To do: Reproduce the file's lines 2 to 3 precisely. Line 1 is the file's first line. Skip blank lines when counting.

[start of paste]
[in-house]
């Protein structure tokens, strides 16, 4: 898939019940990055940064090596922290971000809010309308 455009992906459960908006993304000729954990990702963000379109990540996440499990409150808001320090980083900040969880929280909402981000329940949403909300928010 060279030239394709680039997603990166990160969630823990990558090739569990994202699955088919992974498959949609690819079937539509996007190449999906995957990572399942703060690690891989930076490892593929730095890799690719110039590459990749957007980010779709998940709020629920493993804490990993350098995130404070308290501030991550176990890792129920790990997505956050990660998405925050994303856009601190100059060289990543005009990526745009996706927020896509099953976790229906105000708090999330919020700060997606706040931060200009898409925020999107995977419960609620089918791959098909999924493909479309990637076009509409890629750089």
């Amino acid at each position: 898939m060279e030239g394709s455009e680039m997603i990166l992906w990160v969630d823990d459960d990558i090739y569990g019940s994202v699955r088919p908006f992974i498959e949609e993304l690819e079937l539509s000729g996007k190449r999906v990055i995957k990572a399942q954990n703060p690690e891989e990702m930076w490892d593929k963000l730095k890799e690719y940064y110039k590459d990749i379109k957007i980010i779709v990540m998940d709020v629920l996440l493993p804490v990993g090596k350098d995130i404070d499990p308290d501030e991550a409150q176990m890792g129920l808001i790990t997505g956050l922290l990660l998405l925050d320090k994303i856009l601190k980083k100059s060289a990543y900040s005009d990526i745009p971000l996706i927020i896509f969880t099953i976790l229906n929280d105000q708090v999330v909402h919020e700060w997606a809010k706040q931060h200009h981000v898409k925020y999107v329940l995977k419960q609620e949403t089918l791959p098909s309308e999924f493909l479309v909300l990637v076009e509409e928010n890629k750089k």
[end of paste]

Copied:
């Protein structure tokens, strides 16, 4: 898939019940990055940064090596922290971000809010309308 455009992906459960908006993304000729954990990702963000379109990540996440499990409150808001320090980083900040969880929280909402981000329940949403909300928010 060279030239394709680039997603990166990160969630823990990558090739569990994202699955088919992974498959949609690819079937539509996007190449999906995957990572399942703060690690891989930076490892593929730095890799690719110039590459990749957007980010779709998940709020629920493993804490990993350098995130404070308290501030991550176990890792129920790990997505956050990660998405925050994303856009601190100059060289990543005009990526745009996706927020896509099953976790229906105000708090999330919020700060997606706040931060200009898409925020999107995977419960609620089918791959098909999924493909479309990637076009509409890629750089």
């Amino acid at each position: 898939m060279e030239g394709s455009e680039m997603i990166l992906w990160v969630d823990d459960d990558i090739y569990g019940s994202v699955r088919p908006f992974i498959e949609e993304l690819e079937l539509s000729g996007k190449r999906v990055i995957k990572a399942q954990n703060p690690e891989e990702m930076w490892d593929k963000l730095k890799e690719y940064y110039k590459d990749i379109k957007i980010i779709v990540m998940d709020v629920l996440l493993p804490v990993g090596k350098d995130i404070d499990p308290d501030e991550a409150q176990m890792g129920l808001i790990t997505g956050l922290l990660l998405l925050d320090k994303i856009l601190k980083k100059s060289a990543y900040s005009d990526i745009p971000l996706i927020i896509f969880t099953i976790l229906n929280d105000q708090v999330v909402h919020e700060w997606a809010k706040q931060h200009h981000v898409k925020y999107v329940l995977k419960q609620e949403t089918l791959p098909s309308e999924f493909l479309v909300l990637v076009e509409e928010n890629k750089k």